Perspectives Online

Ancient vine that boosts modern-day health gets new lease on life at Duplin vineyard

Photo by Art Latham

An ancient admonition warns not to pour new wine into old wineskins. But there's no warning about providing new wine-related products for capsules.

Several generations of North Carolinians-turned-vintners intend to do just that - incorporate fruit from what is reportedly North America's oldest grapevine into their company's most popular secondary product: nutraceuticals, specifically, antioxidants found in grapes.

In fact, age-wise, scuppernong vine cuttings from Roanoke Island that Duplin Winery's owners and others recently planted in one of their vineyards might be as old as Sir Walter Raleigh's futile efforts to found an English colony. Island lore has it that the Mother Vineyard's trunk was already two feet thick when discovered by an expedition associated with the "Lost Colony" in the 1580s.

In May, the Fussell family, who own the 600 acres near Rose Hill in which 80 farmers also own shares, planted about 60 rooted cuttings donated by former state Sen. Fountain Odom from the ancient "mother vine" (above, at left), which apparently has flourished for centuries on Roanoke Island. The wine-promoting Brotherhood of the Knights of the Vine, of which Odom is a member, also led the second annual "Blessing of the Vine" ceremony near a recent planting of 35 acres of cross-pollinating Carlos, the hardiest and most antioxidant-filled muscadine.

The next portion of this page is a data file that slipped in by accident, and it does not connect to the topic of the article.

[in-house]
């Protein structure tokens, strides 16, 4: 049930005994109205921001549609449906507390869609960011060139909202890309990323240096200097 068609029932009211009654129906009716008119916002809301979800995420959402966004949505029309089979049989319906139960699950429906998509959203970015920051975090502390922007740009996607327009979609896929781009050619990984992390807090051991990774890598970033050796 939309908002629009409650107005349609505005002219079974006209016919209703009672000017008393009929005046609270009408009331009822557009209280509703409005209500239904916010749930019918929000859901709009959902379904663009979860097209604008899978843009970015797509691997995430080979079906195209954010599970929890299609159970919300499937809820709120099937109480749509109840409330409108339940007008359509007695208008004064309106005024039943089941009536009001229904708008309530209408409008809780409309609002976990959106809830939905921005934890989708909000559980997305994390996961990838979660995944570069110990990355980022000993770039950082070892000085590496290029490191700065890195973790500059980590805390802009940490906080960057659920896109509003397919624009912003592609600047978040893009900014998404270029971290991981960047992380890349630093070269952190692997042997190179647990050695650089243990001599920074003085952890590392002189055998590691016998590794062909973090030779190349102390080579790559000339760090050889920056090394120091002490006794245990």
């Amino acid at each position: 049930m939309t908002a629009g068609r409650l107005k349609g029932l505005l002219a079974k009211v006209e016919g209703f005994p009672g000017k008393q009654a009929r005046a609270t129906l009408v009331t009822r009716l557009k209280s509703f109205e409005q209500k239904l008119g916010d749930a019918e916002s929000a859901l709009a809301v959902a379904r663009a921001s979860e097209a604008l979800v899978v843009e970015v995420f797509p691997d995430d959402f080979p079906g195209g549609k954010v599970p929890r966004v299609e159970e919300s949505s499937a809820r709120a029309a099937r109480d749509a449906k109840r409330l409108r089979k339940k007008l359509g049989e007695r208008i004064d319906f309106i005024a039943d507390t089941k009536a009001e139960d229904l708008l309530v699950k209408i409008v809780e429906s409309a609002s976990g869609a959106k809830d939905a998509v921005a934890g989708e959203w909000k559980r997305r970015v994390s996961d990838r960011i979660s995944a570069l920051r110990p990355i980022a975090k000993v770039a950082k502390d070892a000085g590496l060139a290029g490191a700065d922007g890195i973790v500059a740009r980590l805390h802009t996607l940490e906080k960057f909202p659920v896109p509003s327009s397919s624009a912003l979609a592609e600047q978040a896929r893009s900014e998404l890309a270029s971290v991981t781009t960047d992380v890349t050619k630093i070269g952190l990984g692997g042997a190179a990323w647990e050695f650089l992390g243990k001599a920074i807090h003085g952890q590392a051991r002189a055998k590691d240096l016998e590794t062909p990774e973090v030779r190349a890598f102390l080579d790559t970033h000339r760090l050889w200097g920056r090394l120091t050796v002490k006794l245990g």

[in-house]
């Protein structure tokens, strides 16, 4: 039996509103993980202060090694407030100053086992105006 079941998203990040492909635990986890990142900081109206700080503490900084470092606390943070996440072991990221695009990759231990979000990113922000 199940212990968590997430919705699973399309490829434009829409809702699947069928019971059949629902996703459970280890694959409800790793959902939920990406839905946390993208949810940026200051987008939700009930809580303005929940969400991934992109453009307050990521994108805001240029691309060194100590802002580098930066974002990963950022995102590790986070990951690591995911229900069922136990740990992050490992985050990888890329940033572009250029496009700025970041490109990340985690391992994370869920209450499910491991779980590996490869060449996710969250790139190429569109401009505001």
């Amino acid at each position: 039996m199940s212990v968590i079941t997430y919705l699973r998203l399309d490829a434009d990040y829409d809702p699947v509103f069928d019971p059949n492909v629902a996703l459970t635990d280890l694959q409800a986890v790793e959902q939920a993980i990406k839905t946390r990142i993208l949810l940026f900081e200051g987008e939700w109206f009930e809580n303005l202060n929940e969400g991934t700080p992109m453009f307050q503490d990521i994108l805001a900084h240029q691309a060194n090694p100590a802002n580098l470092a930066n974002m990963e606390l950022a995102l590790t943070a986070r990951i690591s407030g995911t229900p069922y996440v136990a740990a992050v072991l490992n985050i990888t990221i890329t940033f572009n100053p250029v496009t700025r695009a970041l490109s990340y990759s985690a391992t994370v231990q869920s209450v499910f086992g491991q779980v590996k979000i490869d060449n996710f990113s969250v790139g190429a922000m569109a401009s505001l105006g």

Why bother to use cuttings from a musty old vine?

Says David Fussell, winery co-owner, for one thing, there's the historical significance.

"My research from the historical documents in the Manteo Library shows it was probably planted by Indians," he says. "We have evidence that they had enough agricultural knowledge to produce hybrids. I can document the original white grape back to the 1700s.

"And the Mother Vine muscadine is an albino; it's a rarity," Fussell says. "We wanted to plant a heritage stock in case anything ever happened to the original vine."

It's also delicate, Fussell notes. While most cuttings have a 95 percent survival rates, previous Mother Vine cuttings survive at a 10 percent rate.

"We think it's so old, its DNA is worn out and it won't propagate," he says.

Today's Mother Vine, on private property not far from state Senate President Pro Tem Marc Basnight's home, is much reduced from the half-acre it reportedly once covered but still produces grapes. The vine and others nearby supplied the Mother Vineyard Winery in Manteo until its 1954 closing.

How are the drip-irrigated former island vines thriving in the coastal plains' sandy loams?

"Pretty well; some better than others," said Duplin Winery's co-owner David Fussell Jr. in early August, when crews already were training the Mother Vineyard's vines left and right along a five-foot high wire.

Antioxidant content has yet to be determined for the still-young Mother Vine rootings, however.

"In nutraceuticals," says Fussell Jr., "each year the active resveratrol compound count varies from one grape variety to another. Research shows that more-stressed vines produce more antioxidants. That stress can be from fungals, heat or aridity, and the stresses vary from location to location."

Whatever the Mother Vine's antioxidant-producing potential, if nothing else, he says, "Our hope is that in four years, we'll get some good ol' muscadines for wine."

- Art Latham